5. You don’t know what events will be successful. The reality for my gym is – not every event is successful. Just about every event sells out, but that doesn’t mean it didn’t take more work to sell it out than it was really worth. We’ve hosted events before that we thought were going to be a huge hit! Instead, we posted about the event daily; my staff walked through our parent lobby with an iPad inviting parents to register; we email marketed to current members and prospects; we posted flyers everywhere; we even called parents who have done events with us in the past. Yes – those events sold out too, but that doesn’t mean I would ever host them again. The after action report for every event asks, “How easily did this event sell out?” We do that because we need to notate if we had to push hard (using consistent effort and out-of-the box thinking) or if we were able to post it a few times and watch the registrations come in. Obviously, I’m a fan of the latter. It is cheaper to host an event that fills itself. However, the first couple times you host a particular event, it may just take a little work to get it filled. If you’ve fixed the issues discussed in 1-4 and you’ve got a solid marketing checklist that is consistent and has worked well in the past – then this event may be one you don’t wish to host again.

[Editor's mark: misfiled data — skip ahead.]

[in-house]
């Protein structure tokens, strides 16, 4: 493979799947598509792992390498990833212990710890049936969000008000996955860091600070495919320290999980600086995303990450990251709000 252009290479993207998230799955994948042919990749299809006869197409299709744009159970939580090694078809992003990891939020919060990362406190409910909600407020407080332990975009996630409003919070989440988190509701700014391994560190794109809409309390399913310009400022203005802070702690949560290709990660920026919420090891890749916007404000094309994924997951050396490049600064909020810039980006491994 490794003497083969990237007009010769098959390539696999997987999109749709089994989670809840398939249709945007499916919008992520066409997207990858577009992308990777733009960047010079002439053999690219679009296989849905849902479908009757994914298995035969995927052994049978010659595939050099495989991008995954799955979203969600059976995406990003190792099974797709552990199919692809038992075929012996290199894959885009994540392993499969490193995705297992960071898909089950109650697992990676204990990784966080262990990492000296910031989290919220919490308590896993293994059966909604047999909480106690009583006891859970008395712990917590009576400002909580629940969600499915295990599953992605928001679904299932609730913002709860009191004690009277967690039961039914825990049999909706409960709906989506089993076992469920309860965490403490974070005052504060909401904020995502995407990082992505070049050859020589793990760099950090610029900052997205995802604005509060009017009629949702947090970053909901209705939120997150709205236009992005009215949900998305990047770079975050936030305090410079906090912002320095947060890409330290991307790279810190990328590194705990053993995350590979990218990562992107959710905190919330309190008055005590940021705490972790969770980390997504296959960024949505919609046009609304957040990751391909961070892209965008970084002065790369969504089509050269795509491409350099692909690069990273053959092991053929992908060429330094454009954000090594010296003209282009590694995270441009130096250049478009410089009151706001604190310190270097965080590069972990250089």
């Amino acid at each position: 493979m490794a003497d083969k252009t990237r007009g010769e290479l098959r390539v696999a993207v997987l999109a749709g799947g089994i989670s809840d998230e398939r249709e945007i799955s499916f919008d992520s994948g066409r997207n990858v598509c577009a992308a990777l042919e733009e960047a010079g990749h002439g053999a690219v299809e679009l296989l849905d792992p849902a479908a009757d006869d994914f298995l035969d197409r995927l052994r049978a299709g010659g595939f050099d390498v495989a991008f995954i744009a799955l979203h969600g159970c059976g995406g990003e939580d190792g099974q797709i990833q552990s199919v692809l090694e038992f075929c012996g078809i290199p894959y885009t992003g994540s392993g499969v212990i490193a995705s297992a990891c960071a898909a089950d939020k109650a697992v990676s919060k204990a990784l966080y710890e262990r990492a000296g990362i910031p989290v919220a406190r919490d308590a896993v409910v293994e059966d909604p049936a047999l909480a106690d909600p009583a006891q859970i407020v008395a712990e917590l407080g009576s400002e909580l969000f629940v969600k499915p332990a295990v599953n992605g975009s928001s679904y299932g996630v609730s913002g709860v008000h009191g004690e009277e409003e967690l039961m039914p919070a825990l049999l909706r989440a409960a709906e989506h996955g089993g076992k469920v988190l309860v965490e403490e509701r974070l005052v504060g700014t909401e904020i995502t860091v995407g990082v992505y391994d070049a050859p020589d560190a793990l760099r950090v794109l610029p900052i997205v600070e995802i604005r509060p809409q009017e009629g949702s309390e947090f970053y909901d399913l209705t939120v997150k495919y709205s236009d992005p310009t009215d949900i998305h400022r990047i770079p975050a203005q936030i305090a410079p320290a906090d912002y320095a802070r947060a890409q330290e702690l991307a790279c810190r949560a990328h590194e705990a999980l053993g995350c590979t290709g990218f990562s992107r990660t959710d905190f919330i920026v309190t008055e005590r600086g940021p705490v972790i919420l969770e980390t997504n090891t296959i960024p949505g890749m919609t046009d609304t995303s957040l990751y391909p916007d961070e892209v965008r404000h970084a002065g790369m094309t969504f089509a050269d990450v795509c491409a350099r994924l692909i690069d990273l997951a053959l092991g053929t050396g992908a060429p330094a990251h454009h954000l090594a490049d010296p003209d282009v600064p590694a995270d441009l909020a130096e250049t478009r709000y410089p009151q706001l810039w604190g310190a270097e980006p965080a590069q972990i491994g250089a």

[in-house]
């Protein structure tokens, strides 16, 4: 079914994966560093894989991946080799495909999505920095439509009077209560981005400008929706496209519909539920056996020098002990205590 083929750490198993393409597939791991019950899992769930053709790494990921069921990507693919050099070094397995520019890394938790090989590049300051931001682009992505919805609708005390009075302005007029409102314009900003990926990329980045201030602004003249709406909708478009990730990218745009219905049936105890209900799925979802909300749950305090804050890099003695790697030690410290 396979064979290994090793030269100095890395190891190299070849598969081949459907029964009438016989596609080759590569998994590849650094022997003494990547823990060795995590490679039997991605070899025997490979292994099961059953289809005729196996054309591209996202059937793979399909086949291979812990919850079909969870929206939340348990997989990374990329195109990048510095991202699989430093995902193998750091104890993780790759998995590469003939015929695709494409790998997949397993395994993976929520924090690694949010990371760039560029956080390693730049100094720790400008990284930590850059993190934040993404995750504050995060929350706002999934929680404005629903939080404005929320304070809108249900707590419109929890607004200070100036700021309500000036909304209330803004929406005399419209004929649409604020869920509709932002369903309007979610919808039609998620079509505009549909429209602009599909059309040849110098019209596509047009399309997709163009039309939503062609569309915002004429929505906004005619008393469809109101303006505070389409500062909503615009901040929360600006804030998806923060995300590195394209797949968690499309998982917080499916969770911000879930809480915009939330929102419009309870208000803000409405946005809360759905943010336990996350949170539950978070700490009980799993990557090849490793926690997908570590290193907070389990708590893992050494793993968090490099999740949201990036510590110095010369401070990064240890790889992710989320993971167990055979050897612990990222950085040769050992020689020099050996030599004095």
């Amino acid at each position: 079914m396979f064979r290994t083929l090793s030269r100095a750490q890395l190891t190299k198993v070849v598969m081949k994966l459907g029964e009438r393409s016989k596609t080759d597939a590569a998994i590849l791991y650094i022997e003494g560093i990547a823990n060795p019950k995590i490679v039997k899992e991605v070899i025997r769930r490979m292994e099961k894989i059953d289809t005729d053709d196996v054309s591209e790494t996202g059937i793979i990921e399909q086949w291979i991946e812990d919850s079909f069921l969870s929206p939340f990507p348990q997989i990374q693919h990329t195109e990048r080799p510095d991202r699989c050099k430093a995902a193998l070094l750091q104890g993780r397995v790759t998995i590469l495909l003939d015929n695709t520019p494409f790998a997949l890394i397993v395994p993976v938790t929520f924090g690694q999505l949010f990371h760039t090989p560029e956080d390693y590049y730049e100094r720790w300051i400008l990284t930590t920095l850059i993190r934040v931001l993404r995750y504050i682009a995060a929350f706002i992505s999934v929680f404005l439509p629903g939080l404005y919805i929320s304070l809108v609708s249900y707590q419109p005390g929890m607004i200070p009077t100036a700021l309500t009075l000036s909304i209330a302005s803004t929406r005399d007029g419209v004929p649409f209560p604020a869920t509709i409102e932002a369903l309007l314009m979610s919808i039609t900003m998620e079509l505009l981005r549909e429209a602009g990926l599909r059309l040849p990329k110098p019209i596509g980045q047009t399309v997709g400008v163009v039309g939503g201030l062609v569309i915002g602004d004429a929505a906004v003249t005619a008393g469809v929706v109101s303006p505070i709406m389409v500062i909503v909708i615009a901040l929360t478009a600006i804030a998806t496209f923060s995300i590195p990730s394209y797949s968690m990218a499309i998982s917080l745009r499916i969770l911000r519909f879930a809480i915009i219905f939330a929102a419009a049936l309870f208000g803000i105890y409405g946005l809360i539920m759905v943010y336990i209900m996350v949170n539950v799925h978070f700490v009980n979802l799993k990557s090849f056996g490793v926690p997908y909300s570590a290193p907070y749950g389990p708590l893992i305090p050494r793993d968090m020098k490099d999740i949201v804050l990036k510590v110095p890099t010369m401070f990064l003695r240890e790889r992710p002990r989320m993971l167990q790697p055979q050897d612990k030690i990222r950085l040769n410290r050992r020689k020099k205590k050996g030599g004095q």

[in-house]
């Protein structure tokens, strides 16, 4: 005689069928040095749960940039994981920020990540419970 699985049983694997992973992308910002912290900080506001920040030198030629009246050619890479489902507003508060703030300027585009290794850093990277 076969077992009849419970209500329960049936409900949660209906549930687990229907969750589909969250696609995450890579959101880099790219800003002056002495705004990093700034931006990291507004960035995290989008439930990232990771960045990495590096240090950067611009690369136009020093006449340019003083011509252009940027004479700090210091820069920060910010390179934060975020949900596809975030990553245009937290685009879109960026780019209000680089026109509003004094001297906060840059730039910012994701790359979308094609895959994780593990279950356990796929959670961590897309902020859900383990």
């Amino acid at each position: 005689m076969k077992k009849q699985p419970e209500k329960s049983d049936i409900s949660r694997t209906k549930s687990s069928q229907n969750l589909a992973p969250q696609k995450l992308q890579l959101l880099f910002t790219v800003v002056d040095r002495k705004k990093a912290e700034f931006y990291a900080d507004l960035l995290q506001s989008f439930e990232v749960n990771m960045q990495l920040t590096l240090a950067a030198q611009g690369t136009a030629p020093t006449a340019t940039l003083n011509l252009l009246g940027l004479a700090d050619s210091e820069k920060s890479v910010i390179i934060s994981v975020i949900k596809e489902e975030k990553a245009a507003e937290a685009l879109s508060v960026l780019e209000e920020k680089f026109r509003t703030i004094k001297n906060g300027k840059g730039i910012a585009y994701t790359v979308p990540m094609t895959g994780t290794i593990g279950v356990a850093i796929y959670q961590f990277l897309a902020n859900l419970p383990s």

Like I said earlier – we sell out just about every event in my gym. Some take a lot more work than others, and some were simply a matter of training parents and staff how to manage event marketing and registrations in a way that creates FOMO. For more information on the Next Generation Gym Owners Academy, such as our marketing checklist and issues of Impact 3, visit https://nextgenowners.com/membership.